Community members from around the state met on Tuesday, September 26, at Thanksgiving Point’s Natural Curiosity Museum for a kickoff meeting to announce a new science and technology center for kids of all ages.
Thanksgiving Point’s Board of Directors for the new science and tech center is led by Brandon Fugal and Jeanette Bennett. Thanksgiving Point’s Board of Trustees authorized the new venue to expand the nonprofit’s mission to bring the joy of learning and the wonders of the natural world to life.
“We’ve toured science centers nationwide and gathered ideas for exhibits, programming, and community engagement. We’re now adding the secret sauce of community leaders in tech and science. Together, we can take our blank canvas and envision a science and tech center we can all be proud of for generations to come,” said Fugal and Bennett in a joint statement.
The current plan is to locate the science center north of the Thanksgiving Point Conference Center (Show Barn), but planners will still go through brainstorming before a location is determined.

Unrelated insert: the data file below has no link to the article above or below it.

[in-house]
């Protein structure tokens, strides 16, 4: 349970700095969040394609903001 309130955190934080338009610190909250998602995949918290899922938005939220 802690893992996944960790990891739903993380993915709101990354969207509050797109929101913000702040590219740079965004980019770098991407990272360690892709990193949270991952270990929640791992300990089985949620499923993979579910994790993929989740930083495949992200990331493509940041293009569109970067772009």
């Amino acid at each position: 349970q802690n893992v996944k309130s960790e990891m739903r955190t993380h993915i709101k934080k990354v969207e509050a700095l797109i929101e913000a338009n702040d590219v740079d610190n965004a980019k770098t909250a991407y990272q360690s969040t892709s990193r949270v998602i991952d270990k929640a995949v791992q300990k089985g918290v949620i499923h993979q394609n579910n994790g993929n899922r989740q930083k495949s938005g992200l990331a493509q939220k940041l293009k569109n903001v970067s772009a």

The venue will ultimately be narrowed down to a focus of five to eight learning topics, such as:
• Energy (Solar, Wind, Fossil Fuels)
• Artificial Intelligence Technology
• Space and Aeronautics
• Science of Sports
• Communication Technology
• Science of Water
• Health Care
• Science of Urban Development
• Military Science
• Science of Music
“Thanksgiving Point helps kids gain confidence through the power of STEM,” said Thanksgiving Point CEO McKay Christensen, “The new center will give every child a chance to see themselves and the world in a new way, in a way that can change their life for good by encouraging curiosity.”
Some potential names for the new venue include “Thank Tank,” “Utah Tech Town,” “The Hub,” “STEM Town,” and “The Galaxy”.
The project is in the brainstorming phase, and stakeholders anticipate working with designers, architects, and engineers throughout 2024, with a groundbreaking in 2025 and completion in 2028.
Plans for the size of the center are about 50,000 square feet with an additional 20,000 square feet of meeting space. The non-profit organization hopes to fund the project through private donations, naming rights, bonding, and government grants.